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Sugar Policy Critic Really Just Hates Sugar

In a recent op-ed published by The Hill, self-proclaimed “food policy writer” James Patterson argued that Congress should repeal the U.S. sugar program.  We agree.  But not for the reasons outlined by Mr. Patterson.  And certainly not in the manner or time frame he suggests.

In reading Mr. Patterson’s manifesto, it becomes clear he doesn’t so much hate the sugar program as he does sugar itself.  While he complains that Congress “manipulates and limits market access from other sugar producers,” he focuses more on “sugar consumption,” claiming that our “sugar-infused diet is slowly killing us.”

As such, Mr. Patterson not only calls for an end to the U.S. sugar program, but wishes to eliminate processed sugar itself; maintaining that the sugar industry has “sold food processors on the myth consumers preferred sweetened foods.”

Actually, it’s not a myth. Most consumers do, in fact, like sweetened foods.  And since consumers who like sweetened foods won’t drop sweetened foods on their own, Mr. Patterson supports using the power of government to force them to change their eating preferences “through higher taxes on sugared foods and beverages.”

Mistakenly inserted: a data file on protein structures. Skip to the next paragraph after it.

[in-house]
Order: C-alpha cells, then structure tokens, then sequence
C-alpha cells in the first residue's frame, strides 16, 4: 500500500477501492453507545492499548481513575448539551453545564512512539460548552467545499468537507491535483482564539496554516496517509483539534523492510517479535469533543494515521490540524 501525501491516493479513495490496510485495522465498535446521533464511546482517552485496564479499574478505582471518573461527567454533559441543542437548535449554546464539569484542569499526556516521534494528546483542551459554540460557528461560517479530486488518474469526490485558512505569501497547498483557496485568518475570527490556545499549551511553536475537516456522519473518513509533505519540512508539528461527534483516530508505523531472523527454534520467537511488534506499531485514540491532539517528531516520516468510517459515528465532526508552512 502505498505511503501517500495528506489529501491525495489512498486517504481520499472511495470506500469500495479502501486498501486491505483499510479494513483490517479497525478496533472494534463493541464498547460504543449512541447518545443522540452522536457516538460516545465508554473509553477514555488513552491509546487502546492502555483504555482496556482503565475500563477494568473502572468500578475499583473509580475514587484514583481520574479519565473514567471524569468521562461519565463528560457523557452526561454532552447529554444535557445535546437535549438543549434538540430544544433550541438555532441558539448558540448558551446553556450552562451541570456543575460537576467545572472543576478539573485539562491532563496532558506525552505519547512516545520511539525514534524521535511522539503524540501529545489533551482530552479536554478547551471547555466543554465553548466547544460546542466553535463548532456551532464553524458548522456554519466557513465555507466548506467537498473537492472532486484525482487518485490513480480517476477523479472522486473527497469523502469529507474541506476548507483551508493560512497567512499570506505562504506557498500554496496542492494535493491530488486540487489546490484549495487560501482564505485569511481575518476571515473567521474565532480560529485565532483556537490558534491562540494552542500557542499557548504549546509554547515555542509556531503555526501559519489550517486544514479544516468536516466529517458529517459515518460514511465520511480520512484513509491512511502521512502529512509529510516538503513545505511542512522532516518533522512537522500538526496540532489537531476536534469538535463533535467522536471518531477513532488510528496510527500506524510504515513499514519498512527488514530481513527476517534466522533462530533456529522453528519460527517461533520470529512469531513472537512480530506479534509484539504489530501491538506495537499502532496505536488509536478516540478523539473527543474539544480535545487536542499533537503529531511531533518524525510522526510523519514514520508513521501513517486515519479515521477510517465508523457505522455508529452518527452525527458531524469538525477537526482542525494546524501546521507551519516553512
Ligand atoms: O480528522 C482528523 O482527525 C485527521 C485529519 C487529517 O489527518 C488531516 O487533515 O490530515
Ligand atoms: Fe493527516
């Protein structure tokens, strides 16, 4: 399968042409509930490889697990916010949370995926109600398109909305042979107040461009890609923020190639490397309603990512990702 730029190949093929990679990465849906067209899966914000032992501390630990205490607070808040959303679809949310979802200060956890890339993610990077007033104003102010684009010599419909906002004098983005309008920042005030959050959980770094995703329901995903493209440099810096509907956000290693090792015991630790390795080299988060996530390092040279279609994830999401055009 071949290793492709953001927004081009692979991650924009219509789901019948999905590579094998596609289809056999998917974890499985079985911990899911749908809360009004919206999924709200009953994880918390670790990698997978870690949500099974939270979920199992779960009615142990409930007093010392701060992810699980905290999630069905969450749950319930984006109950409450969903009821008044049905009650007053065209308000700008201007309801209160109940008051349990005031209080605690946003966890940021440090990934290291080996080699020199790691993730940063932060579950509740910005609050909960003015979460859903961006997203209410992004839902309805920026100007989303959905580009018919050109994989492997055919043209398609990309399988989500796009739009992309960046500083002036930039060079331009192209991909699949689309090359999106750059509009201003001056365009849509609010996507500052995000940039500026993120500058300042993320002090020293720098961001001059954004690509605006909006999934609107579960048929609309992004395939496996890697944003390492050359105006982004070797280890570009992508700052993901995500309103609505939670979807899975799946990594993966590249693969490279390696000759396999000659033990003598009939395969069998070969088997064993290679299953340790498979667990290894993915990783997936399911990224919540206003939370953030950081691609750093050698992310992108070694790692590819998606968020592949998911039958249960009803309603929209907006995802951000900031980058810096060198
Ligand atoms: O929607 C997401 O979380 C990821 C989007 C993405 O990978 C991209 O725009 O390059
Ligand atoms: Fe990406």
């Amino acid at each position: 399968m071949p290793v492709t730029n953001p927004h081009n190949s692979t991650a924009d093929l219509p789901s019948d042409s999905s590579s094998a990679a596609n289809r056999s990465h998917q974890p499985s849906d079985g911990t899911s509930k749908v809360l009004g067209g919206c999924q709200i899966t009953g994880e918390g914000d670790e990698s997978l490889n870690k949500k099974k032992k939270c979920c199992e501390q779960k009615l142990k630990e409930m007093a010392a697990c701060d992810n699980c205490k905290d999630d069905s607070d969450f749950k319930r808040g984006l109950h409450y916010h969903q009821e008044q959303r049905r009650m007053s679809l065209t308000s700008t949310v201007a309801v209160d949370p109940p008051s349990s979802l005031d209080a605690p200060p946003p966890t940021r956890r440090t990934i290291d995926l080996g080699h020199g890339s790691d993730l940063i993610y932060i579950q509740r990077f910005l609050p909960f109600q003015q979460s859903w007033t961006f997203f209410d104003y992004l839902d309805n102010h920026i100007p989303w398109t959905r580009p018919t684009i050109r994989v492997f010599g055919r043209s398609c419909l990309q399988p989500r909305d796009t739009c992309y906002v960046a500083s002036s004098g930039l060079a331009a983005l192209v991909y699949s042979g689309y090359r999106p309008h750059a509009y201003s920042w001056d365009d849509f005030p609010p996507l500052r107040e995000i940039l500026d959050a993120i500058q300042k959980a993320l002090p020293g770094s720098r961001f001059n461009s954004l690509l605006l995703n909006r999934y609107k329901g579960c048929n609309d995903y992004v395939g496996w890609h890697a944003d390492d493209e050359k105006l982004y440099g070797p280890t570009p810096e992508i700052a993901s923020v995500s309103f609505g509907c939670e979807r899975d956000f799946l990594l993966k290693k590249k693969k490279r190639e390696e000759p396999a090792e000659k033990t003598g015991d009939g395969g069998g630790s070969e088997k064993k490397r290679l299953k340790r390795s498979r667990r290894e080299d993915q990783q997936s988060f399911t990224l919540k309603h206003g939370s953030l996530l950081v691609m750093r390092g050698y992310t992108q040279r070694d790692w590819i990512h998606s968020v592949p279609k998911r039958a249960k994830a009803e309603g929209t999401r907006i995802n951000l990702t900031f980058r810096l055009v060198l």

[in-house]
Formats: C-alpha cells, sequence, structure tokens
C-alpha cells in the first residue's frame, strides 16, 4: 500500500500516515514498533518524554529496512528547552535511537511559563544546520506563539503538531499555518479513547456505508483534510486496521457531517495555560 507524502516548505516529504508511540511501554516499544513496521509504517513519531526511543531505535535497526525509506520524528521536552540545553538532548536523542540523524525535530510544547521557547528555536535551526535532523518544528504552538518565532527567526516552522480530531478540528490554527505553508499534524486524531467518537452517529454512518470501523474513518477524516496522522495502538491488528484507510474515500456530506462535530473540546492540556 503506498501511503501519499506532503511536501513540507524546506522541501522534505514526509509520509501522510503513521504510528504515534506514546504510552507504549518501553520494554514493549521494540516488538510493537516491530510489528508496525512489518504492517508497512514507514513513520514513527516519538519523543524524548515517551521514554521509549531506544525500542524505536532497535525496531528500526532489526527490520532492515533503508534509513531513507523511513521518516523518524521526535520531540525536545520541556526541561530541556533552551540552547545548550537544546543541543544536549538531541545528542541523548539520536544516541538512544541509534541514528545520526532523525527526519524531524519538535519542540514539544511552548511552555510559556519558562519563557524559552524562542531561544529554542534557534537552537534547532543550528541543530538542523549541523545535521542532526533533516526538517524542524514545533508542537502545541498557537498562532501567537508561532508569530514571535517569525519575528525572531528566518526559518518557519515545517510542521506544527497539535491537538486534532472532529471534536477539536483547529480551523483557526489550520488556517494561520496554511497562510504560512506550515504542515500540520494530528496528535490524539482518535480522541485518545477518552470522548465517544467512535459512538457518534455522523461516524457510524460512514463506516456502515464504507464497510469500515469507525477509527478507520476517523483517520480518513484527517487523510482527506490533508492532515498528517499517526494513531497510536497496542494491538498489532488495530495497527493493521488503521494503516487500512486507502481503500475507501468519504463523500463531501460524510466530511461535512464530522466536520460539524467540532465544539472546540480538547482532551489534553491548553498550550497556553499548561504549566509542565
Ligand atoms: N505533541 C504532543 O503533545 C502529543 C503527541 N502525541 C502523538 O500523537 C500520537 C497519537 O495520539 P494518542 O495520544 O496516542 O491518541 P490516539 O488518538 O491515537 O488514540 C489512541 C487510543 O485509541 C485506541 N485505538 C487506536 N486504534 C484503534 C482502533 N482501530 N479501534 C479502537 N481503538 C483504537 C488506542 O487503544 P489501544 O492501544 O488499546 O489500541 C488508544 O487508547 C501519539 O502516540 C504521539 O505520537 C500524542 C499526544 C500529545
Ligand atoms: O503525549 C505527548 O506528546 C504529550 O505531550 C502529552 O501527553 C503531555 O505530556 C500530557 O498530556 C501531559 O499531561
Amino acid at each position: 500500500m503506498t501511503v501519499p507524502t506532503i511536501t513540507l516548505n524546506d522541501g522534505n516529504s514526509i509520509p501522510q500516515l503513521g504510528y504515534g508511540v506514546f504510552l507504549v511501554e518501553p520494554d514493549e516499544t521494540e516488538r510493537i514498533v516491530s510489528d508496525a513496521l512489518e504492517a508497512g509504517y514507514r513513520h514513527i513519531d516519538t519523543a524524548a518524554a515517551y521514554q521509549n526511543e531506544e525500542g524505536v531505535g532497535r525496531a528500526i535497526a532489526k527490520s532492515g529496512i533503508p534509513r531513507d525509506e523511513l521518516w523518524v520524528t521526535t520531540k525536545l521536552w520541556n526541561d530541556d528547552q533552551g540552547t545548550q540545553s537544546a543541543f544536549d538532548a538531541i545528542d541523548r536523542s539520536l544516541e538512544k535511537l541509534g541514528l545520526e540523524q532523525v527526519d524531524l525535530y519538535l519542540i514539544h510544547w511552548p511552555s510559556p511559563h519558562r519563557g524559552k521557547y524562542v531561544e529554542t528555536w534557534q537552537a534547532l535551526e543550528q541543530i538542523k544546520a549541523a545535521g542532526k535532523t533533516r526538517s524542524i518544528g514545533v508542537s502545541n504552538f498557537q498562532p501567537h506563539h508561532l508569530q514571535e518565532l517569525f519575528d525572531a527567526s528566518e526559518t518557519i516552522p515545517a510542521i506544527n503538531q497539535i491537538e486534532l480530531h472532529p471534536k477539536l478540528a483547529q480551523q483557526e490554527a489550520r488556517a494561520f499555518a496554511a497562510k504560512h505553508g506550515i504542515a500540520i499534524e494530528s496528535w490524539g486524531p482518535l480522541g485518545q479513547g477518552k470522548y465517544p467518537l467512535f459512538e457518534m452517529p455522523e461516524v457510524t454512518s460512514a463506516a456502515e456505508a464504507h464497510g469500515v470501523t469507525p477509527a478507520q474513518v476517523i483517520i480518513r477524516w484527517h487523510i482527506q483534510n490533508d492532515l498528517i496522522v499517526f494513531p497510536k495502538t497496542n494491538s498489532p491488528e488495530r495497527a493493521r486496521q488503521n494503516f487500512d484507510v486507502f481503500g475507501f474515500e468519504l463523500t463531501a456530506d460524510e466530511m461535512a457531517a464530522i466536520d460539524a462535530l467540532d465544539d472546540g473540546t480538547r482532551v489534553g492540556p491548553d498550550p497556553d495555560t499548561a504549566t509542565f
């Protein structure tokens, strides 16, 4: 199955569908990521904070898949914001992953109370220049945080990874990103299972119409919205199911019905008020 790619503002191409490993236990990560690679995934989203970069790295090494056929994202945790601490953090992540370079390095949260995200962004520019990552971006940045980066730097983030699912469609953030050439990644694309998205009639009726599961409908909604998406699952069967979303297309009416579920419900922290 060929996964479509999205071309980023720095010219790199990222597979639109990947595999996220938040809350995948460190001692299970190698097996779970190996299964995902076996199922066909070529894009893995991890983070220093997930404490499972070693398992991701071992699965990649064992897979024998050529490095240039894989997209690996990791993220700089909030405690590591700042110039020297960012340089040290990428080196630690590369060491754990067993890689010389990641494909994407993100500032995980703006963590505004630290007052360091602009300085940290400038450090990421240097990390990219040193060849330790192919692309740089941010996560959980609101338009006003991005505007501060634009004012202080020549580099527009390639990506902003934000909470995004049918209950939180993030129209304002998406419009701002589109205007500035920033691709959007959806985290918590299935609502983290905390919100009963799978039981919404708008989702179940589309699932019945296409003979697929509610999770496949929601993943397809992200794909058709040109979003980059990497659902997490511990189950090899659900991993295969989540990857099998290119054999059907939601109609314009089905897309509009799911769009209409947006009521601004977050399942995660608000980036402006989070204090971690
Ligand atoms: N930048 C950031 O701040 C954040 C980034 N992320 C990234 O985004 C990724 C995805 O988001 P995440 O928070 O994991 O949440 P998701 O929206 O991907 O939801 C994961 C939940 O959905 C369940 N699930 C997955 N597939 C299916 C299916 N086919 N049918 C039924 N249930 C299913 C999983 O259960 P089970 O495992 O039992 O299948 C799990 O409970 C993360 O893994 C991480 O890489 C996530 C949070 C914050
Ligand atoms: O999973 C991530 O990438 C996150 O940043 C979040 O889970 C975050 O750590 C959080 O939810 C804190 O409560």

Talk about wanting to have your sugar-free cake and eating it, too.

On one hand Mr. Patterson argues against U.S. taxes on cheap, government-subsidized imported sugar as a means to deter the use of cheap, government-subsidized imported sugar while simultaneously arguing for “nanny state” tax hikes to deter the use of all sugar – foreign OR domestic.

It also doesn’t help Mr. Patterson’s case to have him so blatantly misrepresent the facts about the U.S. sugar program.  Indeed, there are no “lavish sugar subsidies” that have resulted in American farmers overproducing domestic sugar.  Rather, the Mexican sugar industry – 20 percent of which is owned by the Mexican government – is flooding the U.S. market.

Yes, we wish for a truly free global market for sugar and an end to the current U.S. sugar program.  However, for it to be a true free market, then not only does the United States need to end it sugar program, but every other sugar-producing nation also needs to simultaneously end their direct subsidies to their own domestic sugar industries.

Alas, even if the U.S. zeroed out its sugar program and everyone else zeroed out their sugar subsidies as well, Mr. Patterson would still be complaining about sugar itself.  What he really wants is (1) for the government to regulate sugar the way it now does for tobacco, followed by (2) an outright government ban on processed sugar.

That’s just nuts…sugar-coated or not.